Like any successful team 😉 we have more work that we wish we could do than we can actually fit over the next 6 months. To reduce scope, I needed to at least defined what is our estimated capacity for the 6 months and compare it with the current backlog.

To be accurate, we would need to estimate the size of every story in the backlog, in a more consistent manner than asking a team member for their gut-feeling (current process). We discussed having a Late Night Poker session at Budapest where we would size every single story, however this strike me as not agile at all.

Having discarded the massive Poker Planning session, I started looking with the Scrum Master at other options: Monthly Poker, Next Iteration Poker…and so on.

Eventually, I decided that I was looking in the wrong direction. We are going to continue doing planning poker for the Iteration that we are about to start and we will need to leave with the uncertainty of our backlog.

One thing was certain, that our backlog was too large and needed trimming down. Looking at our team’s velocity, I noticed that it was not only consistent on the story points but also fairly consistent on the number of stories completed per iteration. Saying this, I set out to cut down the backlog assuming that we completed 7 stories per iteration and that the last iteration should be empty. Clearly, this is not 100% accurate, maybe not even 80%, but it is a good starting point.

Agile is about managing change and living with uncertainty, and I’ve realised that I was trying to bend that in to good-old false security feeling of predictability.

Going Agile: The 6-Months Cadence

I have commented several times on the 2-weekly cadence that we follow at the certification team, but I haven’t gone into much detail on our 6 monthly cycle. We have just completed the Natty cycle (normally release date + 2/3 weeks) and we are about to start our Oneiric one.

6 monthly cycles help to plan achieving longer goals that drive the user stories implemented by the team in each iteration/sprint. During Natty, we had a loose coupling between these two.  I regularly (once a month) reviewed the progress of the Natty backlog and made sure that nothing was falling through the cracks. Despite the good completion rate in Natty, it was more of a case of the user stories forming the Blueprints (6 monthly requirements) than the other way around.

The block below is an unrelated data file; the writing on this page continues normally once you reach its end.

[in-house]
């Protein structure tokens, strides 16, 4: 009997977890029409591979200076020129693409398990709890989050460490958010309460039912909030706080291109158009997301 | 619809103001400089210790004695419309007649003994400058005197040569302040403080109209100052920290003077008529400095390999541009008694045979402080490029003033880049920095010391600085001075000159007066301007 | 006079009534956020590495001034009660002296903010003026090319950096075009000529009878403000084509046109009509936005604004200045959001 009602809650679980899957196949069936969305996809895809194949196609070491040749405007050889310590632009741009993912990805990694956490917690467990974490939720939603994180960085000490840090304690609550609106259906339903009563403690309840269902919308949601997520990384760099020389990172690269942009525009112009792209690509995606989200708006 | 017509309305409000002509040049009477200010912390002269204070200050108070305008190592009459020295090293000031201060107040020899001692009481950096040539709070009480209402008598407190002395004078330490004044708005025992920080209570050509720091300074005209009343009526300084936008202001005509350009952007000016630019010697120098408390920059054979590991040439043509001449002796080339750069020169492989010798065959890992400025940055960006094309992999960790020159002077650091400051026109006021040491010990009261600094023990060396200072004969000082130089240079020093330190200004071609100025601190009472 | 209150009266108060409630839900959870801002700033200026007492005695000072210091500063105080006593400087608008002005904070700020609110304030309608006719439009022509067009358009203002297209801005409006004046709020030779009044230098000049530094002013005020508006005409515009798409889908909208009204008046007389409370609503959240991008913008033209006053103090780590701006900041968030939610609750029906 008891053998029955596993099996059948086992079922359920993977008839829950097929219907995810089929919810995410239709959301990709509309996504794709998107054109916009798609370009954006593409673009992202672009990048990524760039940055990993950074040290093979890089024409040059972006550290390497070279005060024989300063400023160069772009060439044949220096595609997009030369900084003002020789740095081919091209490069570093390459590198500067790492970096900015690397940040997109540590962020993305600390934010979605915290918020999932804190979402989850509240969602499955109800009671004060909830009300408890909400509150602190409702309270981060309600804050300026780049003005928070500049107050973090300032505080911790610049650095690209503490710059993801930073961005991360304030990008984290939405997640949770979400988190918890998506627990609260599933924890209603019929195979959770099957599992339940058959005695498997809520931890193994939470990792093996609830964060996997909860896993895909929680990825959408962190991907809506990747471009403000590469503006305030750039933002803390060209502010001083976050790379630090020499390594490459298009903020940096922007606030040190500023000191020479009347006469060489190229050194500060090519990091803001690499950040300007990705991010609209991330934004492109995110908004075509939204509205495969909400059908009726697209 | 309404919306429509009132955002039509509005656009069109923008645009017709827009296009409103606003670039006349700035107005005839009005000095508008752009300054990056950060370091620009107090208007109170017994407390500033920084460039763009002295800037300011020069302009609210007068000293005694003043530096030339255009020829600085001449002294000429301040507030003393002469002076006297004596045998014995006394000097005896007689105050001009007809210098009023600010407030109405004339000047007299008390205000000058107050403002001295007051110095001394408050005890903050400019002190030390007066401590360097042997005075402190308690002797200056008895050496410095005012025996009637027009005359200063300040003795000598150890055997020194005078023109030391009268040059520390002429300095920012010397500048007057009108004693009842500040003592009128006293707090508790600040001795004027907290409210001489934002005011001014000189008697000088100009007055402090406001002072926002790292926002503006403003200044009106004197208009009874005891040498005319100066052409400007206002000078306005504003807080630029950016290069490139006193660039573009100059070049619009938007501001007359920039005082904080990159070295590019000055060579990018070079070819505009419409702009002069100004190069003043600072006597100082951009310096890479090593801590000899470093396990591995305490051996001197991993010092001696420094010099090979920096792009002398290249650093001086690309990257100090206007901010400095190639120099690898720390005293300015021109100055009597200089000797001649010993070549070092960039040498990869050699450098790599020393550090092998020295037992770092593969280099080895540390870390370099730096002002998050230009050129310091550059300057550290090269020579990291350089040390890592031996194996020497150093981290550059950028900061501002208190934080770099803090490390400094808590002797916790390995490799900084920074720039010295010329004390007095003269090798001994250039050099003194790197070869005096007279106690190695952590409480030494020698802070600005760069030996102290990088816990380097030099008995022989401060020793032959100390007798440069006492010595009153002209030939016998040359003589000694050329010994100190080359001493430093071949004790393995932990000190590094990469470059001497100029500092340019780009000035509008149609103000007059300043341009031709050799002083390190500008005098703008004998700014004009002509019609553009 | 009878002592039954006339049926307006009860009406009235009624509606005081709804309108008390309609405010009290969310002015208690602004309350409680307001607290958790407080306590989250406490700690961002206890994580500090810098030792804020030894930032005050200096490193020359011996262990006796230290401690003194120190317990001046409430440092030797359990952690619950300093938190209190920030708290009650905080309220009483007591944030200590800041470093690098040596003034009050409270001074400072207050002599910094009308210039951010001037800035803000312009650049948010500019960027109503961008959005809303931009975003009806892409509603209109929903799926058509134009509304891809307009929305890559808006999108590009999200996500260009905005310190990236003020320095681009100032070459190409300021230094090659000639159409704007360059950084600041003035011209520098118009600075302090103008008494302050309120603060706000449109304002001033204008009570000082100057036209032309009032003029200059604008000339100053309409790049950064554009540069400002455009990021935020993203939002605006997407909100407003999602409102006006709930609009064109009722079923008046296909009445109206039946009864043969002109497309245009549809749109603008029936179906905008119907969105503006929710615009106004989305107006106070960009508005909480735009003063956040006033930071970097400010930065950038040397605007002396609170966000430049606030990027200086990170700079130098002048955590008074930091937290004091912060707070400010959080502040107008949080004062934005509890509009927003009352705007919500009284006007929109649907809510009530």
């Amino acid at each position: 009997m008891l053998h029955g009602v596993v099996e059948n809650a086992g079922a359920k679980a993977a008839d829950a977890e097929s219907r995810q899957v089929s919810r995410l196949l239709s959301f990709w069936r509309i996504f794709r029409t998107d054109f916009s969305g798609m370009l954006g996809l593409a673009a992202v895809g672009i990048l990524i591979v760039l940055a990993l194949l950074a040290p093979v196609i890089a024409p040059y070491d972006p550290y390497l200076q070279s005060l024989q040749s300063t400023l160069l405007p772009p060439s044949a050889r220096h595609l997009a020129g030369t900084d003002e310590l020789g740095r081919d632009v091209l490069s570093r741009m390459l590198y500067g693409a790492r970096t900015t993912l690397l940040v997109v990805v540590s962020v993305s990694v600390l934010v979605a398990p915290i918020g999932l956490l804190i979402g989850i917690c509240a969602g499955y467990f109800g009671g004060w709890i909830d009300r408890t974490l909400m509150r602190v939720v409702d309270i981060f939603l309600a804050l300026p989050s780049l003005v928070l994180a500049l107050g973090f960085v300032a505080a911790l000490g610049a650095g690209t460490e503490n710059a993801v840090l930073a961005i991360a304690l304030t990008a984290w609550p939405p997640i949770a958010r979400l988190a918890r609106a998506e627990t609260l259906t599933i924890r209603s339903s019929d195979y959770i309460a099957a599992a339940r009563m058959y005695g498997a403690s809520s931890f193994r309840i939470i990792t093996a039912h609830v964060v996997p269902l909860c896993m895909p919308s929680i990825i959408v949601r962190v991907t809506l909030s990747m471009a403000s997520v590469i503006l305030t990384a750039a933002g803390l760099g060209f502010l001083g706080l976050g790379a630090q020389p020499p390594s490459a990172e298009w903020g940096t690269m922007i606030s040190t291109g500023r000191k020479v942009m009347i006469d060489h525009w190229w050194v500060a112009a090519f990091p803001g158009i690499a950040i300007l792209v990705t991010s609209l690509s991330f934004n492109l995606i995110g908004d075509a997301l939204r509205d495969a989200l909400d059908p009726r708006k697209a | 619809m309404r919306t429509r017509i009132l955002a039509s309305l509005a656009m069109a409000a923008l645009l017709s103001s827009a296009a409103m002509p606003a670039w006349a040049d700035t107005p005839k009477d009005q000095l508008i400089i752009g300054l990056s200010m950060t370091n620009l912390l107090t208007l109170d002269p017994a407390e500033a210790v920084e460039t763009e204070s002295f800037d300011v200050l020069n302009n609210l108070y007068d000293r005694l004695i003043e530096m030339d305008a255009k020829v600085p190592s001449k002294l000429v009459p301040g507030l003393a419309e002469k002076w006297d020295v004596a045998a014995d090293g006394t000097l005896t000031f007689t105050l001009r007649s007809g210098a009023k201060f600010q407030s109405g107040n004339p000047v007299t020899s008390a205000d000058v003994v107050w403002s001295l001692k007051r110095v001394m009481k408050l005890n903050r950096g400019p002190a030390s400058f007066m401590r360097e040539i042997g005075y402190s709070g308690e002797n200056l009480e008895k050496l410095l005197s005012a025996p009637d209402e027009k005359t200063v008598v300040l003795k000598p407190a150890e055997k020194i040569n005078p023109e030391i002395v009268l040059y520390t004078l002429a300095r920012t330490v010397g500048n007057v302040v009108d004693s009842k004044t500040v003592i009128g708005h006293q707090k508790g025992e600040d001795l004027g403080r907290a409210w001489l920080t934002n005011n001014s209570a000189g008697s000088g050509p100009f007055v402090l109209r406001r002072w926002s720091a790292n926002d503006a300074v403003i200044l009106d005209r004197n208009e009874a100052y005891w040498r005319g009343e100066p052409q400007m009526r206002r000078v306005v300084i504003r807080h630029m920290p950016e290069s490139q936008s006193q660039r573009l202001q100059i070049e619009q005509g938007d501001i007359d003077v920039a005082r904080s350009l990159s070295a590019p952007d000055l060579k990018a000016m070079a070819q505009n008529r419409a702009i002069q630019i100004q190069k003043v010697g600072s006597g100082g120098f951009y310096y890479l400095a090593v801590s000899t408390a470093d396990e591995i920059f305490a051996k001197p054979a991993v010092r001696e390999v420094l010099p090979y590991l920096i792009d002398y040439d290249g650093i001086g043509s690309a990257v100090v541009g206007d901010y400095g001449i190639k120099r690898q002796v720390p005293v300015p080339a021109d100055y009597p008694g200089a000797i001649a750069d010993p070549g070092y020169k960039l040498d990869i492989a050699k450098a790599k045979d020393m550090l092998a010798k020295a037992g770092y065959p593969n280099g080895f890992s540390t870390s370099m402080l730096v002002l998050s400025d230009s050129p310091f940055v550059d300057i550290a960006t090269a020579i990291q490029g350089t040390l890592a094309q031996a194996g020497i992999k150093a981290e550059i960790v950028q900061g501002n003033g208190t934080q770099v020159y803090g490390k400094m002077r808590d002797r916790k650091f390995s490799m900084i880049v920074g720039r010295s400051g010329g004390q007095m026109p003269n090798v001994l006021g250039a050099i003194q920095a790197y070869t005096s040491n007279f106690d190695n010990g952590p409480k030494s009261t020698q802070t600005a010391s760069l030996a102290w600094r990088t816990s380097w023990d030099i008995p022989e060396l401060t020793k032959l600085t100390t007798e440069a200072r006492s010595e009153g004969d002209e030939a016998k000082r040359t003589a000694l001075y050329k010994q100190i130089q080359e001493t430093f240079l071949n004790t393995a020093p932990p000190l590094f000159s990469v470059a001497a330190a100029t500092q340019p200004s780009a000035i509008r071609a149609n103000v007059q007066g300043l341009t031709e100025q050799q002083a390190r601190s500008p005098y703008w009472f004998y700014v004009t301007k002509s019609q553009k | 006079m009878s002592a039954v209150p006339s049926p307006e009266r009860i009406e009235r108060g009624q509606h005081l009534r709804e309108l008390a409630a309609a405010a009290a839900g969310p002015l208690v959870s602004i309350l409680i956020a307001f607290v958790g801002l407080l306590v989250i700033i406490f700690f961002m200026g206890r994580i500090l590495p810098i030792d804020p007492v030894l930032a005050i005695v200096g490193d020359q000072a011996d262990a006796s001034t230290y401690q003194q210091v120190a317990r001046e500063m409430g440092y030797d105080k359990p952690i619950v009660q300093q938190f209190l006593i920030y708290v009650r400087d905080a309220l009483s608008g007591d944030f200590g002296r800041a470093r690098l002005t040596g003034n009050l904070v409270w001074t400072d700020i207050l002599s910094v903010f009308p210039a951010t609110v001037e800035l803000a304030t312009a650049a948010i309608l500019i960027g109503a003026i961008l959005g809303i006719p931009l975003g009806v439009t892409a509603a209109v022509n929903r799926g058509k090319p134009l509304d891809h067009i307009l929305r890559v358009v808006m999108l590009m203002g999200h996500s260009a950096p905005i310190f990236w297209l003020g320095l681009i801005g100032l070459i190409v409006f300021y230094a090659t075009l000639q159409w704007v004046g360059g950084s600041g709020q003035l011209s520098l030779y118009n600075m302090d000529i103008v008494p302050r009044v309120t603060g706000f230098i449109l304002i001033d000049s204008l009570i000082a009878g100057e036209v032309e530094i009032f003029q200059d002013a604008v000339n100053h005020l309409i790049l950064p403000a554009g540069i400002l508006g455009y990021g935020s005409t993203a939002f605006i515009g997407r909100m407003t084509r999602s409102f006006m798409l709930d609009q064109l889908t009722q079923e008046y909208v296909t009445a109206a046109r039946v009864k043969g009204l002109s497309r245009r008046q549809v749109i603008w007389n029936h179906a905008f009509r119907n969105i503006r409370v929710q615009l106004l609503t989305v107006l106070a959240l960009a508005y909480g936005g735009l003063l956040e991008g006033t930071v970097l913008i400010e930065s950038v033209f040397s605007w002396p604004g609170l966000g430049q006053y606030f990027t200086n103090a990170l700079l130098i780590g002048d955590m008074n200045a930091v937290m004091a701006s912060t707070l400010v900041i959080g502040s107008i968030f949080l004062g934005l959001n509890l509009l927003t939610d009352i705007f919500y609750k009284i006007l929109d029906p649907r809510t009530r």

For Oneiric, the certification team went into UDS-O with much better defined blueprints. This has not only resulted in better sessions, but also on well defined backlog. Clearly, there is no much point trying to tight down what we will be doing in 4/5 months, so user stories towards the end of the cycle are vague and fairly large.  User stories for the next 2 months are better understood and described.

We have been collecting velocity data for the last few months, so by asking the team to roughly size new stories and review the sizes for the “next_iteration+1”, I hope to be able to build a burn up/down chart over the next few weeks! I will keep you posted.

Going Agile: The Ultimate Scrum Google Doc Template

While trying to work out the best way to adopt Scrum in the Ubuntu Certification team, I didn’t want to commit to an expensive process tool. So we have end up developing overtime the ultimate Google Document SCRUM tool.

I didn’t want to spent too much time reviewing tools and shopping for better prices rather than working on embedding the process correctly in the team. We might eventually move to a hosted “funky” web 2.0 solution, but in the meantime, Google Docs is doing the job just fine.

I thought that it will be great to share our backlog template with everyone, so I have created a public template with some fake stories. Here is the breakdown on how it works: Continue reading “Going Agile: The Ultimate Scrum Google Doc Template”